How Is Valentine’s Day Celebrated in the Arab World?
By: Claire Boyle/Arab America Contributing Writer
Valentine’s Day has a significant meaning for couples and individuals all around the world because it celebrates love, romance, partnership, marriage, and friendship. Gifts for this holiday typically include (but not limited to) a fresh bouquet of brilliant red roses, Valentine’s note, a fancy dinner, a piece of jewelry, and even just time spent one on one with your loved one. Valentine is not just for people in the Western world. Did you know that countries in the Arab world have adopted their own unique traditions on how they celebrate Valentine’s Day? It’s true, but before we delve into that, let’s examine the history behind Valentine’s Day, and then we can take a look at the unique cultural celebrations popping up in numerous countries throughout the Arab World.
History of Valentine’s Day
Valentine’s Day has always been celebrated on February 14, but did you know there is a disputed origin of who Valentine actually was? The original purpose of the holiday was vastly different than it is today. This is because the day was originally meant to honor one, possibly two, Catholic martyrs who were both named Saint Valentine. There are numerous stories that surround various acts of kindness that “Valentine” did for others, such as being imprisoned in Rome for spreading Christianity. While imprisoned, Valentine allegedly gave the jailer’s blind daughter her sight back through a miracle. Another tale narrates that he oversaw weddings for Christian soldiers who were not always allowed to get married. Regardless of the holiday’s origin, it has become a day that celebrates love, romance, fun, and happiness.
Valentine’s Day Celebrations in the Arab World
Over the last few years, the celebration of Valentine’s Day has become widely accepted in the Arab world. In the past, a fair number of Arab countries did not celebrate Valentine’s Day because it was seen as only a Western holiday which contradicted both Christian and Muslim theology. Through secularization, many of these holidays have been more accepted now than in the past. Some, through the secular lens, see Valentine’s Day as not being harmful since it promotes quality concepts such as love, respect, happiness, marriage, and friendship.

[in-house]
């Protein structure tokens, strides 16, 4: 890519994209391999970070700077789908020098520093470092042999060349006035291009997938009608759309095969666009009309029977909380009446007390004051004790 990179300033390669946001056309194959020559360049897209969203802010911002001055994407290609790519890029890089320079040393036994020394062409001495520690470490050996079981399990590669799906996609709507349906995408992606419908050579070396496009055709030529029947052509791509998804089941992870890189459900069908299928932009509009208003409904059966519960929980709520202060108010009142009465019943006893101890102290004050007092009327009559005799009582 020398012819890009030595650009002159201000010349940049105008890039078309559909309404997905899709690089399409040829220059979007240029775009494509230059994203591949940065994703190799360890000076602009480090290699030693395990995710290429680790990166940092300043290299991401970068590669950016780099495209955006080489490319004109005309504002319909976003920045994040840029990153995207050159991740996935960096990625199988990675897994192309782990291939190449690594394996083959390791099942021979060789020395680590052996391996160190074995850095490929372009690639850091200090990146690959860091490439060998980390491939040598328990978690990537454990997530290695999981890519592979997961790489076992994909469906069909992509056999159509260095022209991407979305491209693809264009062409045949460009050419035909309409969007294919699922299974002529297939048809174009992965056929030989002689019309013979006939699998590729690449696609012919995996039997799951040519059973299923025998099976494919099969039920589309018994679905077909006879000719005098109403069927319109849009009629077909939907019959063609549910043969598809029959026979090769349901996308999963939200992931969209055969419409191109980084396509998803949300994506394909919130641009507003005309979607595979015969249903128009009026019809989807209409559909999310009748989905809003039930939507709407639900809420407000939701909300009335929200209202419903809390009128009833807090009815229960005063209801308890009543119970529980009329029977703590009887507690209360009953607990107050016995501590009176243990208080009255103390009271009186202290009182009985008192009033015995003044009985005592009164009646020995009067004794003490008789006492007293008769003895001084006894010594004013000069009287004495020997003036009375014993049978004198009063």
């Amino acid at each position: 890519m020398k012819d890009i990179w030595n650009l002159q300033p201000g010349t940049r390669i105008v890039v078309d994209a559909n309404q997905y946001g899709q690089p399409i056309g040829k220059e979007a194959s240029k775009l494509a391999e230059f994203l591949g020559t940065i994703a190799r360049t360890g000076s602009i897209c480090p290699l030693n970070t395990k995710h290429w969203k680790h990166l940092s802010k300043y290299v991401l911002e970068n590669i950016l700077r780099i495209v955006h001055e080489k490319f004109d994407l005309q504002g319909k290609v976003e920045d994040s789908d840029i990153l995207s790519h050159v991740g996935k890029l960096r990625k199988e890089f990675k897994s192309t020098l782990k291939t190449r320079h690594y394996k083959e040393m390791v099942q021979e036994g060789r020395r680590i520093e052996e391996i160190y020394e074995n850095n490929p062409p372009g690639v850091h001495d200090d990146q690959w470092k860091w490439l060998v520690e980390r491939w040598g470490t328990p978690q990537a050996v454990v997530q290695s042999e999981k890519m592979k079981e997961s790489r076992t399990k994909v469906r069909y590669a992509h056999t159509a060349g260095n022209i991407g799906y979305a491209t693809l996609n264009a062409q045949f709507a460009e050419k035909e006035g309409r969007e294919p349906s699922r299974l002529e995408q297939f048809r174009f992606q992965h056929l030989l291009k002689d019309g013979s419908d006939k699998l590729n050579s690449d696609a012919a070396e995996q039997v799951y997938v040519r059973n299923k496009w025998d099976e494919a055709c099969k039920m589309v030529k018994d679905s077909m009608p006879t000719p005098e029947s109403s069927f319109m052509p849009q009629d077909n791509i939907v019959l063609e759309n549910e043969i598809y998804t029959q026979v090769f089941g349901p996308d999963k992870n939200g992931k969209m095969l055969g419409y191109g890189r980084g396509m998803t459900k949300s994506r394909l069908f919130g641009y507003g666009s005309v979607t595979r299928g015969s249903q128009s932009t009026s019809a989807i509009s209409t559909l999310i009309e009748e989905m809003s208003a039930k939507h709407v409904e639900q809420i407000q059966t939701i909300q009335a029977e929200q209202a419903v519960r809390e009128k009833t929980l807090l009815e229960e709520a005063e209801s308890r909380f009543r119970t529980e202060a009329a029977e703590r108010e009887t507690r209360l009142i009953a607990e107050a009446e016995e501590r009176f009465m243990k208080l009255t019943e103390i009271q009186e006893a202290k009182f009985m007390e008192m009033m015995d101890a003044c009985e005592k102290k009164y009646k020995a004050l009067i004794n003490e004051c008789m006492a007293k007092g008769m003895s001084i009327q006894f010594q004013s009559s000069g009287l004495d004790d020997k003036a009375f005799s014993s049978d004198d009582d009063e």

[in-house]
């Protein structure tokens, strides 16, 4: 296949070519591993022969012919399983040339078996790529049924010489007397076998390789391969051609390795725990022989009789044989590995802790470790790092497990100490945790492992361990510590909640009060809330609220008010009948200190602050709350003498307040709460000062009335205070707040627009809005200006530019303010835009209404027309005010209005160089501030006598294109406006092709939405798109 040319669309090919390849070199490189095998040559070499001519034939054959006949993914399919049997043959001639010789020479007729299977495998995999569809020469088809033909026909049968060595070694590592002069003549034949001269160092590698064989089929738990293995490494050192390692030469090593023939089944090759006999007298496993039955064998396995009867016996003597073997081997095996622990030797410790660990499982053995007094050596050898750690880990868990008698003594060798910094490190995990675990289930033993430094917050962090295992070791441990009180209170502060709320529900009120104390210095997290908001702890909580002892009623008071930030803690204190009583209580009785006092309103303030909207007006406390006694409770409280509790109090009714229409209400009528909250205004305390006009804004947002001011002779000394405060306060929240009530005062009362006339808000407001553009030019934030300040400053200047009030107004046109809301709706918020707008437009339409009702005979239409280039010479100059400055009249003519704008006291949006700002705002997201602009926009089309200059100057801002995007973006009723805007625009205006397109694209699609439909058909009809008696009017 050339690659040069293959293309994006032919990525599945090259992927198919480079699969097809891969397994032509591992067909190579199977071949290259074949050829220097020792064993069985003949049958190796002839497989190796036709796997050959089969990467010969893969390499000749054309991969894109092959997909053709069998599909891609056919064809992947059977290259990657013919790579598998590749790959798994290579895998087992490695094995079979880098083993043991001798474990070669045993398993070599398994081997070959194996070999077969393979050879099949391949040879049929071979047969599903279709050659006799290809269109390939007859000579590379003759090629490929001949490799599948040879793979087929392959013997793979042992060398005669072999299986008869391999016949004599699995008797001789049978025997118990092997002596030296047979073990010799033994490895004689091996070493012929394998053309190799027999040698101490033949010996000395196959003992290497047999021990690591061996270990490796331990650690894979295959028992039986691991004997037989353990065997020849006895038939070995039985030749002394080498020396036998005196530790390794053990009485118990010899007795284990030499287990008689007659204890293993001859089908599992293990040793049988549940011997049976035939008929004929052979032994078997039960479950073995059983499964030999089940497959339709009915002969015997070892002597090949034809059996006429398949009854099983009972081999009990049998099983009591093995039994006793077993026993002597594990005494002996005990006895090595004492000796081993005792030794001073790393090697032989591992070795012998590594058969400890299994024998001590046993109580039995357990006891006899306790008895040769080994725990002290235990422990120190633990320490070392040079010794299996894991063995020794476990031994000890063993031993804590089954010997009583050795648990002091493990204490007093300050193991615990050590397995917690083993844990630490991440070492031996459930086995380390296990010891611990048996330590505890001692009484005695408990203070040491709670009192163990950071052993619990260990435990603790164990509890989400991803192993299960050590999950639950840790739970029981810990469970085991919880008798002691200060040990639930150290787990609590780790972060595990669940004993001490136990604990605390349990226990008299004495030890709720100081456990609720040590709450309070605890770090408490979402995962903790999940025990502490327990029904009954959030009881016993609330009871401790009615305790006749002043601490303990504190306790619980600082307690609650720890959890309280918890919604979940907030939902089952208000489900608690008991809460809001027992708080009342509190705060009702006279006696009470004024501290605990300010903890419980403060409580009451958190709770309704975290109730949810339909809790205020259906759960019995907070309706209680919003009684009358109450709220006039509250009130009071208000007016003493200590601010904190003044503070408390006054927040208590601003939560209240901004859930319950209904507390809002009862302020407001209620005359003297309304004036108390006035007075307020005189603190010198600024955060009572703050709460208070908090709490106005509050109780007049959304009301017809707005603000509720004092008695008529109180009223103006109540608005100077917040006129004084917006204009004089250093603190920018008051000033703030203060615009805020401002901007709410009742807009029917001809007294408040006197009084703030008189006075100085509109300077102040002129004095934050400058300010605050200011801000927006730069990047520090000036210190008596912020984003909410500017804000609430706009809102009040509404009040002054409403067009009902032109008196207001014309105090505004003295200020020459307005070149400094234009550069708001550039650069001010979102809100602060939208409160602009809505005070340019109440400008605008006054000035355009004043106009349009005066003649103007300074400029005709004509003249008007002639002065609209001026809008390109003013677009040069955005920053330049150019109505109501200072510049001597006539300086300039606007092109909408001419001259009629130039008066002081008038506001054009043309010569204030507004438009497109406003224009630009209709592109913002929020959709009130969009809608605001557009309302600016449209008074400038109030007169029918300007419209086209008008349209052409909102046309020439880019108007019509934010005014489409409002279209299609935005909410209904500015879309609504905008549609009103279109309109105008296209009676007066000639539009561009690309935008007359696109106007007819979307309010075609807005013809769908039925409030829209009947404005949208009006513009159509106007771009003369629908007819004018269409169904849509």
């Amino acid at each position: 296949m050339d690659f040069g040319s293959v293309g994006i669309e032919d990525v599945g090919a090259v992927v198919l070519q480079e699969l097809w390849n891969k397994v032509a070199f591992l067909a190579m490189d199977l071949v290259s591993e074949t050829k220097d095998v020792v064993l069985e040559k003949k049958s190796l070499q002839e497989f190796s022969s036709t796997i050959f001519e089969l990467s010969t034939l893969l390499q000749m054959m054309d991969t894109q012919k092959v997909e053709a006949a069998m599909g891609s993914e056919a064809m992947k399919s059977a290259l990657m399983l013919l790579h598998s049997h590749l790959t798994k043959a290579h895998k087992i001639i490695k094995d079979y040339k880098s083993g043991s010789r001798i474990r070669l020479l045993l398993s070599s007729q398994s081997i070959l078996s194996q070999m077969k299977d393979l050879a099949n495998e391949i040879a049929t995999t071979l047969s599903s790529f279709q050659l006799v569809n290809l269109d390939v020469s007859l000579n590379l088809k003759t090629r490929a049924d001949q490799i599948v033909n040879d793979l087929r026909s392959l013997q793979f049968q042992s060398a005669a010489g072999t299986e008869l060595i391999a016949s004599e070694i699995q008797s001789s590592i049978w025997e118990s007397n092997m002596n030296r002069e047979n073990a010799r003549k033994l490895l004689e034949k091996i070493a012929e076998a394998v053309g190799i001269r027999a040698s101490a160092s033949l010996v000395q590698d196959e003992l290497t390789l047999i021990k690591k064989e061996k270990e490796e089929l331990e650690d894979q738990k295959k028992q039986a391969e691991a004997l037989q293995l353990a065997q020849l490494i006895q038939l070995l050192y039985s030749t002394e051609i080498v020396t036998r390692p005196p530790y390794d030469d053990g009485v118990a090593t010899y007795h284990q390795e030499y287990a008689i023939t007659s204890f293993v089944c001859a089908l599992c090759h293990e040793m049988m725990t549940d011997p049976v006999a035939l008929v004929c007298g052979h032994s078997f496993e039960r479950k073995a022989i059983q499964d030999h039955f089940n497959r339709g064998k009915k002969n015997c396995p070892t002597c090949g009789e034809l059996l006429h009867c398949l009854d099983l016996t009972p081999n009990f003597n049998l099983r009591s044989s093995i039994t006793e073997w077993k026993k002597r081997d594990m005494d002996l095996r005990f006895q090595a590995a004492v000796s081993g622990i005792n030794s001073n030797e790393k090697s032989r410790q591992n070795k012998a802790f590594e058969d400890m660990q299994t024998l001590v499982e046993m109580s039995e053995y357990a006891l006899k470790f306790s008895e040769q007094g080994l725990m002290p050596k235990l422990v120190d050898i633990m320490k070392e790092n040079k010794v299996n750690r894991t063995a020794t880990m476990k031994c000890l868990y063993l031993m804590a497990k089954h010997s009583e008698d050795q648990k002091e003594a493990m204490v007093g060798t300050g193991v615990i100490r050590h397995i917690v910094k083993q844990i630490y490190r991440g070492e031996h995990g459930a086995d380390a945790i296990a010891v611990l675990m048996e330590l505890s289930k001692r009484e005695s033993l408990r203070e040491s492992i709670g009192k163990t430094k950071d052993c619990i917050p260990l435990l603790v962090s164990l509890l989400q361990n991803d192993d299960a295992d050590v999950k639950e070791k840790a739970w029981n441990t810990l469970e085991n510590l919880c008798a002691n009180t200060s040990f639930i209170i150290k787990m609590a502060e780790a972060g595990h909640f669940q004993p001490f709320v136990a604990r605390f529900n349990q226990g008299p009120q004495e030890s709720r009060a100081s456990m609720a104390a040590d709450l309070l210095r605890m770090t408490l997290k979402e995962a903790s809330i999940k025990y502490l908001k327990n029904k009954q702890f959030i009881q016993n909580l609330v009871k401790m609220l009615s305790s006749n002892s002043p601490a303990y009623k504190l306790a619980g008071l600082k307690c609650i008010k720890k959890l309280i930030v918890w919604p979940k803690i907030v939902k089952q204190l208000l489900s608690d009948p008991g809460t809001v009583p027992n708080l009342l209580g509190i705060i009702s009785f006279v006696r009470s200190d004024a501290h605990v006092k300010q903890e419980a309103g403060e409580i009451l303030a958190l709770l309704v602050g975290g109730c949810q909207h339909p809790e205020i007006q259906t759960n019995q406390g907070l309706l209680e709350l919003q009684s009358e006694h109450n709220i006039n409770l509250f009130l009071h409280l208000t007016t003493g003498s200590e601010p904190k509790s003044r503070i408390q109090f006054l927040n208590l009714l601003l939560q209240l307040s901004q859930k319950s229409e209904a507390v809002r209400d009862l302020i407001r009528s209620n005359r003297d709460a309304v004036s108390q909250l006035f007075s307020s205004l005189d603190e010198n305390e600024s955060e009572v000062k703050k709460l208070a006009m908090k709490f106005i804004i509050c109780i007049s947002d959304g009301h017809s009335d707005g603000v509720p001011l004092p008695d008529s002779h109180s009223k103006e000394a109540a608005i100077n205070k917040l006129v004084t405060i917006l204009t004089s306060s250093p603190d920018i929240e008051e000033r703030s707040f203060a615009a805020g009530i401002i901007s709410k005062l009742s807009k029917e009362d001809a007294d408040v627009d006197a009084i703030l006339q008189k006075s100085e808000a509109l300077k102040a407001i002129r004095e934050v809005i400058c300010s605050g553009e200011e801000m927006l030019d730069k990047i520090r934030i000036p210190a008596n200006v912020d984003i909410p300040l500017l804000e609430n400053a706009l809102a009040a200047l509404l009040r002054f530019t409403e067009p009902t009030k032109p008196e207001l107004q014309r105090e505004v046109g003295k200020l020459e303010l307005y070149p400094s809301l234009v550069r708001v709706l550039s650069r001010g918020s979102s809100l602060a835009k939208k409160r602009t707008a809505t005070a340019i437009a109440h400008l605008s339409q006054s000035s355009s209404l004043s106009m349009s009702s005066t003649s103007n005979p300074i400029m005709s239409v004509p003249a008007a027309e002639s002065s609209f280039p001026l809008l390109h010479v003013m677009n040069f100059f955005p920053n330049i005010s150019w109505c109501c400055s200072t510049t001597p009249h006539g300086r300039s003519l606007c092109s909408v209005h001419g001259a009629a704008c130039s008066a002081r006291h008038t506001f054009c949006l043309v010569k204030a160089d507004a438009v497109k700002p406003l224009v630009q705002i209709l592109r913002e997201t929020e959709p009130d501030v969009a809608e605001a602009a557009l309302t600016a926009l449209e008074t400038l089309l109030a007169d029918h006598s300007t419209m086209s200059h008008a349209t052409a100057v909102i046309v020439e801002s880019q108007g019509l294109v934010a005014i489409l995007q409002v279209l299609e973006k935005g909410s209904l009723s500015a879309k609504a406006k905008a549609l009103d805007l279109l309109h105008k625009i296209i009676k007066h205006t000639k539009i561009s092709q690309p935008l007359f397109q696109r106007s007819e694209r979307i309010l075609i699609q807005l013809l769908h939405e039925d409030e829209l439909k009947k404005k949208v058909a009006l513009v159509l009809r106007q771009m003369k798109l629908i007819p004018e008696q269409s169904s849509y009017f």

As we explore those engaging in the festivities of the February holiday, we travel to faraway places such as Egypt, Lebanon, Iraq, Saudi Arabia, and Morocco.
The country of Egypt loves to celebrate Valentine’s Day. They engage in the celebration by having their shops covered in “flowers, red hearts, chocolate, and teddy bears.” The country is so in love with the holiday that up until a few years ago, they had their own version which was called “Hearts Day,” that has been part of their lives every November since the 1950s. However, Hearts Day never caught on like Valentine’s Day on February 14.
In Cairo, be prepared to pay high prices for flowers, even weeks beforehand. An interesting cultural feature that has happened with the high demand for Valentine’s Day related items is that the practice of haggling prices (a tradition in most Arab countries) is all but eliminated during the frenzy leading up to the holiday. Another benefit is that Valentine’s Day helps keep business owners fueled for profits all year long since a lot of them now sell the bulk of their items around February 1. Finally, the uniting force that brings Egyptians together on this day is the notion of celebrating love, which is a treasured emotion for most citizens to embrace.